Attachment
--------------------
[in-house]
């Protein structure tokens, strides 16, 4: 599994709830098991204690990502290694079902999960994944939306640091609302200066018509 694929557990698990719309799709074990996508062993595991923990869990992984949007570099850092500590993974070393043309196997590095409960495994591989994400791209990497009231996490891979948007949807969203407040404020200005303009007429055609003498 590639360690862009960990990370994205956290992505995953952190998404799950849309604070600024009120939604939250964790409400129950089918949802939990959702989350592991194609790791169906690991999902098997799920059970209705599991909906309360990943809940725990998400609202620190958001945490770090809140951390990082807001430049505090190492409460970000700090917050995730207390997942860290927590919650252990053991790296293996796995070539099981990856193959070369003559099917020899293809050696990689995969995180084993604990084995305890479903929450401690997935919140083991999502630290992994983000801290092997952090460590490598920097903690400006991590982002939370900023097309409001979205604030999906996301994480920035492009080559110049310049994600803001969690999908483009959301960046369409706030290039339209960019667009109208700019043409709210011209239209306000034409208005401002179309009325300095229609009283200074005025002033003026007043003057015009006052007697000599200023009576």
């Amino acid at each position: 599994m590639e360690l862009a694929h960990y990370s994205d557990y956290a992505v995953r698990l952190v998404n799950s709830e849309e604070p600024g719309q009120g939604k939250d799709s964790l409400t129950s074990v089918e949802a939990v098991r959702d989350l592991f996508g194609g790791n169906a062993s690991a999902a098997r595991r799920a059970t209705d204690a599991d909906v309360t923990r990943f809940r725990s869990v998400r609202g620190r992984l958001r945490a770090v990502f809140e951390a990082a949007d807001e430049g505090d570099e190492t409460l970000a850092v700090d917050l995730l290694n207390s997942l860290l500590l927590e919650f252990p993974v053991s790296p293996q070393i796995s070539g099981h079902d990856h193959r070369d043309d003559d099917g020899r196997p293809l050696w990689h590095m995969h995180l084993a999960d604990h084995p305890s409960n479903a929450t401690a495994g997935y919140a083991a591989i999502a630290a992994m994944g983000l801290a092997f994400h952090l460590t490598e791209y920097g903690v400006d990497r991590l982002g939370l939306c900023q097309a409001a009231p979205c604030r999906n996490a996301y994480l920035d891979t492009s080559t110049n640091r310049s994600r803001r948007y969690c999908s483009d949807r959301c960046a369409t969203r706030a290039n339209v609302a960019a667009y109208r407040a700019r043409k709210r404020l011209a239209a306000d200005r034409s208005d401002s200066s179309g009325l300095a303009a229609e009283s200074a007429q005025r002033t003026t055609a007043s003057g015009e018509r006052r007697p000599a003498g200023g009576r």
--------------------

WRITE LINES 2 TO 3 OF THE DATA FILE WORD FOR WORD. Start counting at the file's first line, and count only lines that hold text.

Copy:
């Protein structure tokens, strides 16, 4: 599994709830098991204690990502290694079902999960994944939306640091609302200066018509 694929557990698990719309799709074990996508062993595991923990869990992984949007570099850092500590993974070393043309196997590095409960495994591989994400791209990497009231996490891979948007949807969203407040404020200005303009007429055609003498 590639360690862009960990990370994205956290992505995953952190998404799950849309604070600024009120939604939250964790409400129950089918949802939990959702989350592991194609790791169906690991999902098997799920059970209705599991909906309360990943809940725990998400609202620190958001945490770090809140951390990082807001430049505090190492409460970000700090917050995730207390997942860290927590919650252990053991790296293996796995070539099981990856193959070369003559099917020899293809050696990689995969995180084993604990084995305890479903929450401690997935919140083991999502630290992994983000801290092997952090460590490598920097903690400006991590982002939370900023097309409001979205604030999906996301994480920035492009080559110049310049994600803001969690999908483009959301960046369409706030290039339209960019667009109208700019043409709210011209239209306000034409208005401002179309009325300095229609009283200074005025002033003026007043003057015009006052007697000599200023009576």
């Amino acid at each position: 599994m590639e360690l862009a694929h960990y990370s994205d557990y956290a992505v995953r698990l952190v998404n799950s709830e849309e604070p600024g719309q009120g939604k939250d799709s964790l409400t129950s074990v089918e949802a939990v098991r959702d989350l592991f996508g194609g790791n169906a062993s690991a999902a098997r595991r799920a059970t209705d204690a599991d909906v309360t923990r990943f809940r725990s869990v998400r609202g620190r992984l958001r945490a770090v990502f809140e951390a990082a949007d807001e430049g505090d570099e190492t409460l970000a850092v700090d917050l995730l290694n207390s997942l860290l500590l927590e919650f252990p993974v053991s790296p293996q070393i796995s070539g099981h079902d990856h193959r070369d043309d003559d099917g020899r196997p293809l050696w990689h590095m995969h995180l084993a999960d604990h084995p305890s409960n479903a929450t401690a495994g997935y919140a083991a591989i999502a630290a992994m994944g983000l801290a092997f994400h952090l460590t490598e791209y920097g903690v400006d990497r991590l982002g939370l939306c900023q097309a409001a009231p979205c604030r999906n996490a996301y994480l920035d891979t492009s080559t110049n640091r310049s994600r803001r948007y969690c999908s483009d949807r959301c960046a369409t969203r706030a290039n339209v609302a960019a667009y109208r407040a700019r043409k709210r404020l011209a239209a306000d200005r034409s208005d401002s200066s179309g009325l300095a303009a229609e009283s200074a007429q005025r002033t003026t055609a007043s003057g015009e018509r006052r007697p000599a003498g200023g009576r």